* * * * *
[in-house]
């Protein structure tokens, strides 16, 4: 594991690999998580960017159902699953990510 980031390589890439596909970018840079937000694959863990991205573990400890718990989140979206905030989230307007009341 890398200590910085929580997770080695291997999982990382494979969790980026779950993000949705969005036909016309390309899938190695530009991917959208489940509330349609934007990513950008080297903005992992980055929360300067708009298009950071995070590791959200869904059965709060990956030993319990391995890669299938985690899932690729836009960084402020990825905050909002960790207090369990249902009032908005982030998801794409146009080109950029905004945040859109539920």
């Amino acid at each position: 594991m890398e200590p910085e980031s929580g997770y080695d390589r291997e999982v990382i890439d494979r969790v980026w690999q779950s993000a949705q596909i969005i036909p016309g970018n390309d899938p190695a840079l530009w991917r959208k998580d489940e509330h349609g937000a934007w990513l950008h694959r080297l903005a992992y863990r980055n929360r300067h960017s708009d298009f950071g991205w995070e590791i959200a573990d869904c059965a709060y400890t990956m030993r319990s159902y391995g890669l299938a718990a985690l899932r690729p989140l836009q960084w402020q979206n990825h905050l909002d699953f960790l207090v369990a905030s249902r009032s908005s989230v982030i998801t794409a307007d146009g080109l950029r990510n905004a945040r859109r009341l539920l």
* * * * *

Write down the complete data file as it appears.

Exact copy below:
[in-house]
């Protein structure tokens, strides 16, 4: 594991690999998580960017159902699953990510 980031390589890439596909970018840079937000694959863990991205573990400890718990989140979206905030989230307007009341 890398200590910085929580997770080695291997999982990382494979969790980026779950993000949705969005036909016309390309899938190695530009991917959208489940509330349609934007990513950008080297903005992992980055929360300067708009298009950071995070590791959200869904059965709060990956030993319990391995890669299938985690899932690729836009960084402020990825905050909002960790207090369990249902009032908005982030998801794409146009080109950029905004945040859109539920």
């Amino acid at each position: 594991m890398e200590p910085e980031s929580g997770y080695d390589r291997e999982v990382i890439d494979r969790v980026w690999q779950s993000a949705q596909i969005i036909p016309g970018n390309d899938p190695a840079l530009w991917r959208k998580d489940e509330h349609g937000a934007w990513l950008h694959r080297l903005a992992y863990r980055n929360r300067h960017s708009d298009f950071g991205w995070e590791i959200a573990d869904c059965a709060y400890t990956m030993r319990s159902y391995g890669l299938a718990a985690l899932r690729p989140l836009q960084w402020q979206n990825h905050l909002d699953f960790l207090v369990a905030s249902r009032s908005s989230v982030i998801t794409a307007d146009g080109l950029r990510n905004a945040r859109r009341l539920l």